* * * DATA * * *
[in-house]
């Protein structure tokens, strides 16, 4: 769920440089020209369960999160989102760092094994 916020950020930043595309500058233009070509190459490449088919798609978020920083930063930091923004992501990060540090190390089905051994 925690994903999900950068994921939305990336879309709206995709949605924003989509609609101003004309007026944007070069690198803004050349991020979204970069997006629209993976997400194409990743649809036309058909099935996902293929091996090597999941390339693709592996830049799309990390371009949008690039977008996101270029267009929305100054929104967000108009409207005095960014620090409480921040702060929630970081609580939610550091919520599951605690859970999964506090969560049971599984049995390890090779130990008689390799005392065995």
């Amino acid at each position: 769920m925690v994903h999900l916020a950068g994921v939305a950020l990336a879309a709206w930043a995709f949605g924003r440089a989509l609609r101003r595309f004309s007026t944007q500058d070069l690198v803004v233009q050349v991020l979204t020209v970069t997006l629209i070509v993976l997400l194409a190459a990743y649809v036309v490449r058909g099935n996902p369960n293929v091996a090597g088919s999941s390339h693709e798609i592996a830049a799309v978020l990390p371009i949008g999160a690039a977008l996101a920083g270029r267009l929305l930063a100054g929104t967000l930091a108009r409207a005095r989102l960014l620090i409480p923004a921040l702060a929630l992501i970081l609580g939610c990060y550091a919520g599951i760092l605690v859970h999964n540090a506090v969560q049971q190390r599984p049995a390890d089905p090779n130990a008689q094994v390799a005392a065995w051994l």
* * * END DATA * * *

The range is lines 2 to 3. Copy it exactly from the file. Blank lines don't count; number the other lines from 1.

């Protein structure tokens, strides 16, 4: 769920440089020209369960999160989102760092094994 916020950020930043595309500058233009070509190459490449088919798609978020920083930063930091923004992501990060540090190390089905051994 925690994903999900950068994921939305990336879309709206995709949605924003989509609609101003004309007026944007070069690198803004050349991020979204970069997006629209993976997400194409990743649809036309058909099935996902293929091996090597999941390339693709592996830049799309990390371009949008690039977008996101270029267009929305100054929104967000108009409207005095960014620090409480921040702060929630970081609580939610550091919520599951605690859970999964506090969560049971599984049995390890090779130990008689390799005392065995």
């Amino acid at each position: 769920m925690v994903h999900l916020a950068g994921v939305a950020l990336a879309a709206w930043a995709f949605g924003r440089a989509l609609r101003r595309f004309s007026t944007q500058d070069l690198v803004v233009q050349v991020l979204t020209v970069t997006l629209i070509v993976l997400l194409a190459a990743y649809v036309v490449r058909g099935n996902p369960n293929v091996a090597g088919s999941s390339h693709e798609i592996a830049a799309v978020l990390p371009i949008g999160a690039a977008l996101a920083g270029r267009l929305l930063a100054g929104t967000l930091a108009r409207a005095r989102l960014l620090i409480p923004a921040l702060a929630l992501i970081l609580g939610c990060y550091a919520g599951i760092l605690v859970h999964n540090a506090v969560q049971q190390r599984p049995a390890d089905p090779n130990a008689q094994v390799a005392a065995w051994l």